Stocks dipped again on Wednesday, extending the losing streak among major North American indexes to four straight days.
The Dow Jones industrial average closed at 12,598.55, down 33.45 points, or 0.3 per cent. The broader S&P 500 closed at 1,324.80, down 5.86 points, or 0.4 per cent – following a 17-point reversal from its high earlier in the day. In Canada, the S&P/TSX composite index closed at 11,326.08, down 16.97 points, or 0.2 per cent.
Greece – and the rising likelihood that it will soon exit the euro zone – continues to hang over market sentiment, out-muscling relatively upbeat news closer to home. U.S. housing starts rose 2.6 per cent at an annualized pace in April, topping expectations. As well, U.S. industrial production rose 1.1 per cent in April, well ahead of the 0.6 per cent gain expected by economists.
Meanwhile, the minutes from the last Federal Reserve meeting in April suggested that more voting members were open to using another form of policy stimulus if the economic recovery loses momentum.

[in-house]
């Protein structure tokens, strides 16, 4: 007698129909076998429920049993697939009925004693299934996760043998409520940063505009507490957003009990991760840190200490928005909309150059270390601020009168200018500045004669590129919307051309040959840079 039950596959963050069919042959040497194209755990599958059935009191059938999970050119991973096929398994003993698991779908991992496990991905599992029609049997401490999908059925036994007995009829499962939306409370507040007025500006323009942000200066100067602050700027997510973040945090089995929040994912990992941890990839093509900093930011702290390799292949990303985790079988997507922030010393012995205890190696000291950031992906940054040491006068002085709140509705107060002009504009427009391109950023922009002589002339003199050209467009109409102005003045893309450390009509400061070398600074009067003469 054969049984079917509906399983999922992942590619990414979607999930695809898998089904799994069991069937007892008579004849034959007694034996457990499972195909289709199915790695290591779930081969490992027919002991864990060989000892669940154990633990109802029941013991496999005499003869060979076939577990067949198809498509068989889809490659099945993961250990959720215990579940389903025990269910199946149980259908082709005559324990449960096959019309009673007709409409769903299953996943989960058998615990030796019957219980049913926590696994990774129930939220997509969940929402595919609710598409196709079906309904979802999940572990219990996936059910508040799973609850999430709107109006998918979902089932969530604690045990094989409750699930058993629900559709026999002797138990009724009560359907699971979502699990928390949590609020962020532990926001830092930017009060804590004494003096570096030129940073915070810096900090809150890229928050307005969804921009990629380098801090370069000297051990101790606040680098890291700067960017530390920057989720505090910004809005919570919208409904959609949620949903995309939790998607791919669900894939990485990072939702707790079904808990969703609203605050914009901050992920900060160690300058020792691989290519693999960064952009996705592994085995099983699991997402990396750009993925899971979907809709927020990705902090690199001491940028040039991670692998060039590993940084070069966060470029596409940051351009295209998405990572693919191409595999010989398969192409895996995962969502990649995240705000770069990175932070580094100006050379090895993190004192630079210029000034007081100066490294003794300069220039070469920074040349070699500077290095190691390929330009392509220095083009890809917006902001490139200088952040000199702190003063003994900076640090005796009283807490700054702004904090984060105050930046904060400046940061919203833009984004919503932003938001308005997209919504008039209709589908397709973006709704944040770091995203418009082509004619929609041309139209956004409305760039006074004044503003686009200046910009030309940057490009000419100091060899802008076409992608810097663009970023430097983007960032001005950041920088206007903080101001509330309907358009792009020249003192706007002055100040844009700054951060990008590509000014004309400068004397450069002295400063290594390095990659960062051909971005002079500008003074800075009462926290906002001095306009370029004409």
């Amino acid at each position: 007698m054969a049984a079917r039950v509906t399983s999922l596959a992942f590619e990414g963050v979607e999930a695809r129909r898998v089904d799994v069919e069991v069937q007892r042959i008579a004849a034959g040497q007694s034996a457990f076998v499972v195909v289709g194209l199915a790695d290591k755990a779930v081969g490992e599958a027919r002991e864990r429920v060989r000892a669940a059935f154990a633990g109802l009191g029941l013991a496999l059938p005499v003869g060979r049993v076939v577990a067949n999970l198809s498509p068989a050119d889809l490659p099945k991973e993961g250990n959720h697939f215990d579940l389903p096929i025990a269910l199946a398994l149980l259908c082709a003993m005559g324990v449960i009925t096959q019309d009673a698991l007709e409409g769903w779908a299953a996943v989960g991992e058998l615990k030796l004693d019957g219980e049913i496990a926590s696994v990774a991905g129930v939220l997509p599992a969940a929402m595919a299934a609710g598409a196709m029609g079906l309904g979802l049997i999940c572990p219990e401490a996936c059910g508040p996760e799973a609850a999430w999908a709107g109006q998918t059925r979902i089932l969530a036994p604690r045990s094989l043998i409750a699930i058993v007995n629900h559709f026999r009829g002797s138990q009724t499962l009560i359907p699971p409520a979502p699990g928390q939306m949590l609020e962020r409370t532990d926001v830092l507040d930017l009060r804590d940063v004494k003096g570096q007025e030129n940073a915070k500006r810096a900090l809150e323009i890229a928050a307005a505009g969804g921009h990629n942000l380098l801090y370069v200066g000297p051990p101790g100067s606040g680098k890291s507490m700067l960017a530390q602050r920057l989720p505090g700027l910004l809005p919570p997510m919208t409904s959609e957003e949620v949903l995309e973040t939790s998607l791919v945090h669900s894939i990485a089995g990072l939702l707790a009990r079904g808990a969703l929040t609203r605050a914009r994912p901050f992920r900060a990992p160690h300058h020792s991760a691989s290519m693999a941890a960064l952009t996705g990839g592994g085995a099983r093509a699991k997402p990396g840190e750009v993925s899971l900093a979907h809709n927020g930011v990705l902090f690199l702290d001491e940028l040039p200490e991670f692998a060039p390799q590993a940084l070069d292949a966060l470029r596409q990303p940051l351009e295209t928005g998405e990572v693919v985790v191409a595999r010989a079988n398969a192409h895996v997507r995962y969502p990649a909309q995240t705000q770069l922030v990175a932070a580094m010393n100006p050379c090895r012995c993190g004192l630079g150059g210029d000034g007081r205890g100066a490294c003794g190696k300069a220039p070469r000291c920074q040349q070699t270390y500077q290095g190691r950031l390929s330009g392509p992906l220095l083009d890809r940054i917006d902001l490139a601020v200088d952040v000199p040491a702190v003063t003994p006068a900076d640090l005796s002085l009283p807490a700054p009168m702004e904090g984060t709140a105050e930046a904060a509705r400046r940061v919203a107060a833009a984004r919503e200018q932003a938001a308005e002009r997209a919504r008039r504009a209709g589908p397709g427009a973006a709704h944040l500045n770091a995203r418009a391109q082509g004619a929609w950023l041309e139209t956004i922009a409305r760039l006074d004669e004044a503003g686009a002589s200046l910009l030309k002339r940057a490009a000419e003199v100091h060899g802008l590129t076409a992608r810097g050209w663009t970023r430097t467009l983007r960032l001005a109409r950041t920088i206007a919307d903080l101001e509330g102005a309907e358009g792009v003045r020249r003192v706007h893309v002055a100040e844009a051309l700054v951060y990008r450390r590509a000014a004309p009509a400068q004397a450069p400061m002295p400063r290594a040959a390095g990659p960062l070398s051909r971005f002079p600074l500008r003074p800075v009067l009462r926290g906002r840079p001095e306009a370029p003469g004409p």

U.S. financials were among the worst hit: Bank of America Corp. fell 2.6 per cent and JPMorgan Chase & Co. fell 2.2 per cent.
J.C. Penney Co. Inc. fell 19.7 per cent after reporting a quarterly loss and suspending its dividend on Tuesday, after markets closed. Abercrombie & Fitch, another U.S. retailer, fell 13 per cent after reporting quarterly sales that missed expectations.
Commodity prices were again weak. Crude oil fell to $92.81 (U.S.) a barrel, down $1.17 – with rising U.S. inventories aggravating the recent decline. Since the start of May, oil has fallen 12.7 per cent. As well, gold is edging toward a bear market. It fell to $1,536.60 an ounce, down $20.50 – bringing its total decline to 19.1 per cent from its record high.
Among commodity producers, Suncor Energy Inc. fell 0.8 per cent but Barrick Gold Corp. rose 1.4 per cent.